Are You Using The Correct Hair Removal Method For Your Skin?
Contrary to what you might think, hair removal has been around for centuries.
Archaeological evidence suggests that the cavemen (yes, seriously) removed hair using sharp shells or stones—not for vanity or hygiene purposes, but to prevent rival clans from pulling and tugging during an altercation. The Egyptians, on the other hand, fabricated many of the hair removal methods we still practice today. In fact, they would actually remove all of the hair from their bodies—especially hair on the bikini line or on the face (for a man) as it was considered uncivilized. Royalty and the cultured class would use beeswax, sugaring, razors, and even tweezers simulated by seashells.
We could go on in history to tell you how the hair removal methods for Romans, Persians, and Europeans, but things really get interesting when we get into modern-day society. During the war (WW I), there was a pantyhose shortage, so women were compelled to go bare-legged. This inspired companies to develop hair removal products geared towards the ladies, to include the first electric razor in 1940. Razors and tweezers eventually evolved into wax strips and laser in the 60s.
While we’ve come a long way from removing hair with a stone (thank goodness), you still may not be sure which method is the best for you, not an Egyptian princess. Not to worry. We’ve summarized everything you need to know about the three most popular hair removal methods: shaving, laser, and waxing.
Before we get into the nitty gritty, let’s first discuss the composition of hair and how it actually grows. Just one single strand is comprised of the cortex, cuticle, and medulla. Hairs reside within a hair follicle known as the papilla—or root—which is found at the bottom of the follicle. It’s interesting to note that this is the only living portion of the hair. After the cells that encompass the hair are formed, they harden and die off. Next, the newly created hair shaft propels upward towards the surface of the skin. While it depends on genes, current state of health, diet, etc., the average rate of hair growth is approximately ¼ inch per month.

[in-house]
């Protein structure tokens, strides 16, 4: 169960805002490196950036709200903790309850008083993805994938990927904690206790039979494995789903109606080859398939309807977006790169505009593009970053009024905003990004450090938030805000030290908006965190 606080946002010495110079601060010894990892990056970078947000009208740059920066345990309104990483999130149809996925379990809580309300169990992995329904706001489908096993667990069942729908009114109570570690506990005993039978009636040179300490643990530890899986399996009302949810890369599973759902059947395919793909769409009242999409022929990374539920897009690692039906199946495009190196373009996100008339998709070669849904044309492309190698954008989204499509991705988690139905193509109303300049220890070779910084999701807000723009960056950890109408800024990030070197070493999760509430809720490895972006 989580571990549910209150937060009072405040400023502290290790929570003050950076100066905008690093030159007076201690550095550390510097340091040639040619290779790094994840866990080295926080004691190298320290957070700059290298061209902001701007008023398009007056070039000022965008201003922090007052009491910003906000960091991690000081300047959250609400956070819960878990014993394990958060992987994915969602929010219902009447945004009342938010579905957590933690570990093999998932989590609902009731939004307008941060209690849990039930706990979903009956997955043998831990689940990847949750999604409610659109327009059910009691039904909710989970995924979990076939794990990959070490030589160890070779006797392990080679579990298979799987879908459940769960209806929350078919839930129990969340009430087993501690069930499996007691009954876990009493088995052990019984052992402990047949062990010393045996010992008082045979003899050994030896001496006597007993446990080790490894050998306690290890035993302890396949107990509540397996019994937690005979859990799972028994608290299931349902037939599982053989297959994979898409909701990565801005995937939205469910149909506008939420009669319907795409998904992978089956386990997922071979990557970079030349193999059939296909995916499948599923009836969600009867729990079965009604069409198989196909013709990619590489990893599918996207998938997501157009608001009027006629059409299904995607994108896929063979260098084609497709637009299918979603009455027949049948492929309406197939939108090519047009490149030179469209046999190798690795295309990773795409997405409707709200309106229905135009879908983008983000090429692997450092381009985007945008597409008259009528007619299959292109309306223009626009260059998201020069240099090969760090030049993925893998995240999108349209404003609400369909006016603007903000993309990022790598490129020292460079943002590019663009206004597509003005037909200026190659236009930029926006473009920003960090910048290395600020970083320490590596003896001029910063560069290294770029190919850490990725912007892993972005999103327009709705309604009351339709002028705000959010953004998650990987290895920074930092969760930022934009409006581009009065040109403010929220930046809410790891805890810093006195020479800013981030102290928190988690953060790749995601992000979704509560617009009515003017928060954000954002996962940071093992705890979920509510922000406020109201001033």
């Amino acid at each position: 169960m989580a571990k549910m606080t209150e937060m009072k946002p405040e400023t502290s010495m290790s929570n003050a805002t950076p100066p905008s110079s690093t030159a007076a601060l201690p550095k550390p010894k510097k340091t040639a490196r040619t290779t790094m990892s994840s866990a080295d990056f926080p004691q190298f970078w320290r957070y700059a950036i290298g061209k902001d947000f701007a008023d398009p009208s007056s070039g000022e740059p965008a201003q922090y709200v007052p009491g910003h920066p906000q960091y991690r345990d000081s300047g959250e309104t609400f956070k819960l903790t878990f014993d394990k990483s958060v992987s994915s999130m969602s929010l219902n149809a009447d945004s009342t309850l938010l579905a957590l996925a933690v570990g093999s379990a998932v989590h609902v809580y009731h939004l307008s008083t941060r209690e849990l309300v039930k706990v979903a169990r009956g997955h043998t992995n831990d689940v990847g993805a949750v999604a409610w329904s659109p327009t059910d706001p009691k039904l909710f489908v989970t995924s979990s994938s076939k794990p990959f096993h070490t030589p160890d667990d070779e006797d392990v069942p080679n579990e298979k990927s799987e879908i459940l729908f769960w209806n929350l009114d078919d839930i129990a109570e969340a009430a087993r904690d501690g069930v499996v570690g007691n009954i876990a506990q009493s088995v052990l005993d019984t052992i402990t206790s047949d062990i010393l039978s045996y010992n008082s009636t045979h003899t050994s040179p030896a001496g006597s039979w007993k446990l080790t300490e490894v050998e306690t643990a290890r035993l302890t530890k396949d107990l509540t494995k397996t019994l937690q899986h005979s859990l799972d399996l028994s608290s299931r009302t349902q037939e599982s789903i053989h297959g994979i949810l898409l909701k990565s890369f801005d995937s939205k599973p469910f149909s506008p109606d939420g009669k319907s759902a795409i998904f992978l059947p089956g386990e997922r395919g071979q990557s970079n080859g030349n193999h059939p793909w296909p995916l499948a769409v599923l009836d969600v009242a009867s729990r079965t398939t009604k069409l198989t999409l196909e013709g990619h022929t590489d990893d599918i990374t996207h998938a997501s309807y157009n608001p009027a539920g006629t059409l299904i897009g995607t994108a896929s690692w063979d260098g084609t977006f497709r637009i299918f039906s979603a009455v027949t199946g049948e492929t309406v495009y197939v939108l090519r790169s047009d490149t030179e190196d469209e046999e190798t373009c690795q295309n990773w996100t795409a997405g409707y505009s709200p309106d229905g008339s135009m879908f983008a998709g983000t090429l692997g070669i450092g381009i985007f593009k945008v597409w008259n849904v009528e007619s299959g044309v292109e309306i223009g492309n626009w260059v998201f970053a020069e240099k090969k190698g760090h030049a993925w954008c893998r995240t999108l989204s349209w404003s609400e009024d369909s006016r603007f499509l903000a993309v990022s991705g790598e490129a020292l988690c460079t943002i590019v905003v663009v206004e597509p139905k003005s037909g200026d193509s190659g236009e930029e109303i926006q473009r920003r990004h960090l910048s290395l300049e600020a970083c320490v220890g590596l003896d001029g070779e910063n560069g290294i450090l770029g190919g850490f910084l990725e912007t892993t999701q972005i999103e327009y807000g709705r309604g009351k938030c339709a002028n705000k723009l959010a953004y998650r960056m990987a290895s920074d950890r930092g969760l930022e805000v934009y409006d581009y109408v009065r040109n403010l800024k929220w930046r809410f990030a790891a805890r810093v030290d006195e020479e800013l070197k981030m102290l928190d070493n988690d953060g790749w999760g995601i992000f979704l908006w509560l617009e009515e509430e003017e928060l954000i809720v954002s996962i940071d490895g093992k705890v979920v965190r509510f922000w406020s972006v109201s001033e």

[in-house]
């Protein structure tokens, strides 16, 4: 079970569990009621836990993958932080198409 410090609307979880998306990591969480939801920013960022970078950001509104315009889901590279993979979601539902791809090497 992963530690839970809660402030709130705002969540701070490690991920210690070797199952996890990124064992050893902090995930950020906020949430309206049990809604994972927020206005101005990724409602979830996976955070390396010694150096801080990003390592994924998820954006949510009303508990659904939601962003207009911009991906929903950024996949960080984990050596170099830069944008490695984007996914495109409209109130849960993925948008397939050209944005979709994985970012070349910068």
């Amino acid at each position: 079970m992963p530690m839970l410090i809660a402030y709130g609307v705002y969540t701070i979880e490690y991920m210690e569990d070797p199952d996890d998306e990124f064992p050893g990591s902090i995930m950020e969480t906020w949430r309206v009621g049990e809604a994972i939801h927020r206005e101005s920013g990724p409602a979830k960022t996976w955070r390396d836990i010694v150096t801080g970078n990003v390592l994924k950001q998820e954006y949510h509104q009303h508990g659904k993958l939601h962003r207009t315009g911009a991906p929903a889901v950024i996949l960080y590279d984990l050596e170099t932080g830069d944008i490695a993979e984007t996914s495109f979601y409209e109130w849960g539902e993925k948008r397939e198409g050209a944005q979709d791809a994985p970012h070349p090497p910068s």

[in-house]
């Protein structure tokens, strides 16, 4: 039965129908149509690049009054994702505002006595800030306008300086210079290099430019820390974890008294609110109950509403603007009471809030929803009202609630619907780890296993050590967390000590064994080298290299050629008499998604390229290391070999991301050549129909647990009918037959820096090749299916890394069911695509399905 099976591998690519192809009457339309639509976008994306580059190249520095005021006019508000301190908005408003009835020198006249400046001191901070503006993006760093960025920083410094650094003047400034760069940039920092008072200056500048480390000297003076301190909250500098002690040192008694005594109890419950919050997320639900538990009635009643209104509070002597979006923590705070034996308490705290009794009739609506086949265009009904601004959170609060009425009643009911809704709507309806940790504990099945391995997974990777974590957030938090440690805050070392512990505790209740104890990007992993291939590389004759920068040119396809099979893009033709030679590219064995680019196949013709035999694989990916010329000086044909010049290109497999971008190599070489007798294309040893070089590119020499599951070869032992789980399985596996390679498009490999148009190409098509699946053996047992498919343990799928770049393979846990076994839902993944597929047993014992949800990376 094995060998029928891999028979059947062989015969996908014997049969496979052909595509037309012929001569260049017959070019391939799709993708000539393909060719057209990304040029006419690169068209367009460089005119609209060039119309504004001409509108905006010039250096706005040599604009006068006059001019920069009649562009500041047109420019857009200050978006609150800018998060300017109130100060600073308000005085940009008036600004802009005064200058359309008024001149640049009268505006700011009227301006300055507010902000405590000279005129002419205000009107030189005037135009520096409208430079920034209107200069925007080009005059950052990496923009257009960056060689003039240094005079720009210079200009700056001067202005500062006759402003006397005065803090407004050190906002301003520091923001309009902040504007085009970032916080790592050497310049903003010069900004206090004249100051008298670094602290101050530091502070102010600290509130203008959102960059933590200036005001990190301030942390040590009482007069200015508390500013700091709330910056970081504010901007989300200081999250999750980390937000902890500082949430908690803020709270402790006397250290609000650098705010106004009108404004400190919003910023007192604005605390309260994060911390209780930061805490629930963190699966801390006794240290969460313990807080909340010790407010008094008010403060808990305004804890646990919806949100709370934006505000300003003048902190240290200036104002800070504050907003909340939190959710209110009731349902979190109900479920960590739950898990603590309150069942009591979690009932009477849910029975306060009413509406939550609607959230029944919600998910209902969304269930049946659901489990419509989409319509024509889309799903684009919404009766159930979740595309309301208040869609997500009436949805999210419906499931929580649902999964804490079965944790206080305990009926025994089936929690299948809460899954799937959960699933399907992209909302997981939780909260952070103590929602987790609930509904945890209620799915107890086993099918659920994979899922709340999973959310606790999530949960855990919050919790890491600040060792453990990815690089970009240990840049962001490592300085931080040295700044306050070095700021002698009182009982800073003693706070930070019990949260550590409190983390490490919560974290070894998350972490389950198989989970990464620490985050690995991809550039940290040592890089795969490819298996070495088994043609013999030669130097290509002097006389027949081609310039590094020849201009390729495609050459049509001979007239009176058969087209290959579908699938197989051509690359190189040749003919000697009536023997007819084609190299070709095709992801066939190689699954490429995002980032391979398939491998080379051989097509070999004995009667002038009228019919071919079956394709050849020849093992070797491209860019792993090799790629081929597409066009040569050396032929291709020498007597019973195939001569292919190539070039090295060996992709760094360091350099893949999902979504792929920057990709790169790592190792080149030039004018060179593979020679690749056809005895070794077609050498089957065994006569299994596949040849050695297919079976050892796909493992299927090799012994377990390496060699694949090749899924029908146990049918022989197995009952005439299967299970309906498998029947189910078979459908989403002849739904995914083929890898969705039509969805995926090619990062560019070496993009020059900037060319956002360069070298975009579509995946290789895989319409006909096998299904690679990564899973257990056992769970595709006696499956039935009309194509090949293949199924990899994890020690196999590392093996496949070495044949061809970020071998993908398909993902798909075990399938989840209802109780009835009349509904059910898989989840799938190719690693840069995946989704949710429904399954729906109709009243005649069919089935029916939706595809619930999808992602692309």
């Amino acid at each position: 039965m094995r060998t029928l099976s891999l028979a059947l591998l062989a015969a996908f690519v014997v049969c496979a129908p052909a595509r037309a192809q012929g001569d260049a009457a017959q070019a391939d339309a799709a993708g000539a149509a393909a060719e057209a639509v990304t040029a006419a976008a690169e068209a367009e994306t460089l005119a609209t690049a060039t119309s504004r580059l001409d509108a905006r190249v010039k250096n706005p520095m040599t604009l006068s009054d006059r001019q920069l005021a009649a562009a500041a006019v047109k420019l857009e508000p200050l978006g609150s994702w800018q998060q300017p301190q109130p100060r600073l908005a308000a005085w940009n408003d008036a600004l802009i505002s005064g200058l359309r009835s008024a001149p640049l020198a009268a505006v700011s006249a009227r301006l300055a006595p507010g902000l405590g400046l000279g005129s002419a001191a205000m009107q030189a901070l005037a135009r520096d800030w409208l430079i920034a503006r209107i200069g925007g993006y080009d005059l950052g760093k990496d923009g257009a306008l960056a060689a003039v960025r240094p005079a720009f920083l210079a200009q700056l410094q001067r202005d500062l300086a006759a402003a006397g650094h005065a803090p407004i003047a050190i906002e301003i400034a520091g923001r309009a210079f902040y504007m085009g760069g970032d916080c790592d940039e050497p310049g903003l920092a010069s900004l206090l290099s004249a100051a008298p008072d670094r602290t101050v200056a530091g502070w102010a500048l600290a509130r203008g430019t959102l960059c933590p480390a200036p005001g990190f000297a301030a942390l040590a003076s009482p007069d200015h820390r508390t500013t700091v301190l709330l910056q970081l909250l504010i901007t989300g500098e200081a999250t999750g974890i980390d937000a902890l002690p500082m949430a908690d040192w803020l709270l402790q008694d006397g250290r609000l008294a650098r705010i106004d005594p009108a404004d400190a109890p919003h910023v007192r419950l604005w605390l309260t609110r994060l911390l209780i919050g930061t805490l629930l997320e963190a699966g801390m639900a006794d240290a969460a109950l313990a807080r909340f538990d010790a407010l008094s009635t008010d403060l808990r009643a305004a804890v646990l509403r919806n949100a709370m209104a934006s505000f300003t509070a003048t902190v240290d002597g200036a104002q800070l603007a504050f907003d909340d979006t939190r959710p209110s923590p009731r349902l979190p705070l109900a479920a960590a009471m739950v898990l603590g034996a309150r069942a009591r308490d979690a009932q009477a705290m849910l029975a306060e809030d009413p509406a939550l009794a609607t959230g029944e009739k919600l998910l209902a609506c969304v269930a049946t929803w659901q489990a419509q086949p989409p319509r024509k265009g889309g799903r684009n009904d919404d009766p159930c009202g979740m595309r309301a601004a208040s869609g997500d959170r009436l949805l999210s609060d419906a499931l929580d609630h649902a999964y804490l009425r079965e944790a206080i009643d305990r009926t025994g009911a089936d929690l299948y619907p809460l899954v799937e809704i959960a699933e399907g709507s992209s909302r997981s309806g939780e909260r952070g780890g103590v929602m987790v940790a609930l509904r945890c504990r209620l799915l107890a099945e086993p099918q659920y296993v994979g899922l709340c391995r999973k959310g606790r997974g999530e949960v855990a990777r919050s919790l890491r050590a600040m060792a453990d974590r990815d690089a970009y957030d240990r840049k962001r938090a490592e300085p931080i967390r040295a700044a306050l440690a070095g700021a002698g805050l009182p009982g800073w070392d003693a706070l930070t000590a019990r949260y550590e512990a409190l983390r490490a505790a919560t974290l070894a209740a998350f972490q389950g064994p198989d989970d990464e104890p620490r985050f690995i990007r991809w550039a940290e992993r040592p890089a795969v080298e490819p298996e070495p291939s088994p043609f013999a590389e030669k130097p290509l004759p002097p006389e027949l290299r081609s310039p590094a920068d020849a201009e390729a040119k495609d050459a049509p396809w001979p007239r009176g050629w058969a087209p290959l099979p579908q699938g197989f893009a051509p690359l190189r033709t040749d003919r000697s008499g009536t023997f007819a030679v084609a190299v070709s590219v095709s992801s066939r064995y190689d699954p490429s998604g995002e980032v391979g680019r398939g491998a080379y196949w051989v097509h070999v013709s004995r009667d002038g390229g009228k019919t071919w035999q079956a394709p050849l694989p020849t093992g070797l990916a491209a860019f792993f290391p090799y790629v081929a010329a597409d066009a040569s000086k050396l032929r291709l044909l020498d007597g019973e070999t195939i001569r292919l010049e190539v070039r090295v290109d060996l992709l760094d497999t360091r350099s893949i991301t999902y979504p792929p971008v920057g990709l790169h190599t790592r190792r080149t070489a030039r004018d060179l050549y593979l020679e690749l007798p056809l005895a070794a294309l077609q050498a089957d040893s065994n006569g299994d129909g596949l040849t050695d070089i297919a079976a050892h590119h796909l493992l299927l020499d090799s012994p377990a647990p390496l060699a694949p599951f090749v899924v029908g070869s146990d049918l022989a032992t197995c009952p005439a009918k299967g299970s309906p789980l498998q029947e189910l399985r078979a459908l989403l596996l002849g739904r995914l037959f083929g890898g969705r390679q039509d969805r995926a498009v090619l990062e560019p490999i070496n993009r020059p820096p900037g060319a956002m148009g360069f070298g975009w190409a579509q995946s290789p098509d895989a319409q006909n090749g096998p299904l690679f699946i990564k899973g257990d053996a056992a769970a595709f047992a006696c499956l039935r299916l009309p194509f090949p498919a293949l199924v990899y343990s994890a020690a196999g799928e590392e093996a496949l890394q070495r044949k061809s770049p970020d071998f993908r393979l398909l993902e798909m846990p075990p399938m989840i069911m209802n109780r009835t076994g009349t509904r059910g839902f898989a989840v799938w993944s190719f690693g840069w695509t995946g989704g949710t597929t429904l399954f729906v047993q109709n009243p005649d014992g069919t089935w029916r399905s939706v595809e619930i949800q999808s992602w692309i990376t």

Shaving is perhaps one of the easiest and least time-consuming methods of hair removal, but that doesn’t mean you should rush the process. Contrary to what your mother or skeptical BFF may have told you, shaving does not alter the growth rate, thickness, or color of the hair, though don’t be surprised if you notice a change in the way the hair feels as it’s growing back, but this is just a temporary side effect. When shaving, it’s best to use products that make it easier for the razor to gently glide of the skin, thus minimizing nicks and cuts. Look for formulas with hydrating ingredients and lubricants (think foaming creams) versus ordinary soaps or shower gels that tend to remove lipids on the skin’s surface. While it may be tempting to grab that bag-o-razors for five bucks, invest in razors that are three blade-plus if you want a clean, smooth shave sans irritation and nicks.
- For the most part, shaving is a relatively quick process that is easy to maintain. You need not book an appointment as it can be executed anywhere at anytime—travel included.
- It’s an affordable method of hair removal and the supplies are readily available and offered in a variety of options.
- It’s pain-free, so it’s the perfect method for those with a low threshold for soreness.
- It’s easy—anyone can do it.
- It’s not uncommon to get ingrown hairs from shaving because the razor causes the follicle to change the direction in which it grows, which causes it to become trapped underneath your skin. Whatever you do, don’t pick at the ingrown. Pick up an exfoliating lotion/tonic designed for removing dead skin so that the hair can poke through the surface.